Updated 10 August 2017

IBS: my constant nag of pain

For those few moments waiting for the pain to subside - life seems unbearable. And that is when breathing becomes a chore and your intestines are tied up in a knot.

At the tender age of 11, it finally struck  Hanover Park’s Janine Philander, a salient ‘A’ student: 'my mother has gone to heaven’.  Despite being in the care of adults, she was forced to look after herself, and her health was not perfect. When successfully completing her final year of schooling it seemed that she was well on her way, but the constant nag of pain remained; consuming her. She tells her story

Two years after matriculation I found that I was suffering from constant stomach cramps, and I couldn't understand why they only affected my left side.

Over the years my symptoms were mild and I didn’t ever consider seeking specialist medical help. I continuously visited my local doctor and he dismissed my complaints as constipation, but eventually he gave me a letter for Groote Schuur hospital. 

At the hospital I underwent numerous tests, such as ultra sounds, pap smears, and examinations by a few doctors. I was later admitted to Groote Schuur hospital and they did a lapscope. The procedure was long and tiring, I was awake throughout. They made a small incision inside my navel and inserted a tiny camera to see if they could locate the cause of the pain I'd been experiencing. They didn't find anything abnormal and my complaints were dismissed yet again. I was discharged with more pain killers.

Finally, a breakthrough

I was doing okay for a while, but the pain returned and this time it was crippling. I went to another doctor for a second opinion - this time in Hanover Park. The junior partner of the practice examined me and misdiagnosed my condition. I returned to the same surgery and asked to consult with the senior partner who diagnosed a spastic colon. By this time I was 23 years old.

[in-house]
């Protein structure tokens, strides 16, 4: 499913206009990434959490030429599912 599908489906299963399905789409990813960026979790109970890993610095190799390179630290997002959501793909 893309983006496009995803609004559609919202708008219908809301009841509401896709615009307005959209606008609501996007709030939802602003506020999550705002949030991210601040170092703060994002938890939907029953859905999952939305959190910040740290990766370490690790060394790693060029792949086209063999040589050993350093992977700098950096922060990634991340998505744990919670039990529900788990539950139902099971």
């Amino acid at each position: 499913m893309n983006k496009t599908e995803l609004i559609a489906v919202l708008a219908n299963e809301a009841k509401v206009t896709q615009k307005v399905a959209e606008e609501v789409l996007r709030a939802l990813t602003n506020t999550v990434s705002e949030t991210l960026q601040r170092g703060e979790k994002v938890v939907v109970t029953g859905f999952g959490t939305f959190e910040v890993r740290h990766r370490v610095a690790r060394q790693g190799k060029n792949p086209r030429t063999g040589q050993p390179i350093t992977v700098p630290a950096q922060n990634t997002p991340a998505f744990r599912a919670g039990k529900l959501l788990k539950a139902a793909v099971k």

My bowel movements weren’t regular and I constantly felt bloated and nauseas. The doctor advised me to drink a lot of water daily and to increase my fibre intake as that would help my digestive system.

The medication he prescribes are mainly painkillers such as anti-spasmodic, non-steroidal anti-inflammatory and analgesic and antipyretic, and sometimes it can get so bad that I have to go to the doctor for an injection. I was prescribed Miller pas, but I experienced an intense allergic reaction to something in the medication called fenamin. At times I would be so desperate for pain relief that I would consume the Miller pas tablets anyway, even though I knew that it would cause a terrible reaction.

Eating right has made a difference

I eat fibre plus cereal every morning and in the evening, and the pain has been dramatically reduced. I try my best to eat properly.  I eat one fibre-rich yoghurt a day. And I don’t smoke or drink. 

I find the odd day where the pain is at its worst, and only then will I take pain killers. When it does happen, the pain is so severe, I get stuck wherever I am, unable to move – I'm even afraid to breathe because even breathing can aggravate the pain. And I wait for the pain to subside. It feels as if my intestines are tied up in a knot, and there is nothing I can do about it.

It’s been six years and I have grown tired of having to pop pills for pain relief. I just want the pain to stop. So I’ve learnt the hard way to make sure that I consume enough water during the day. I’m living a healthier lifestyle, but the pain hasn't disappeared.


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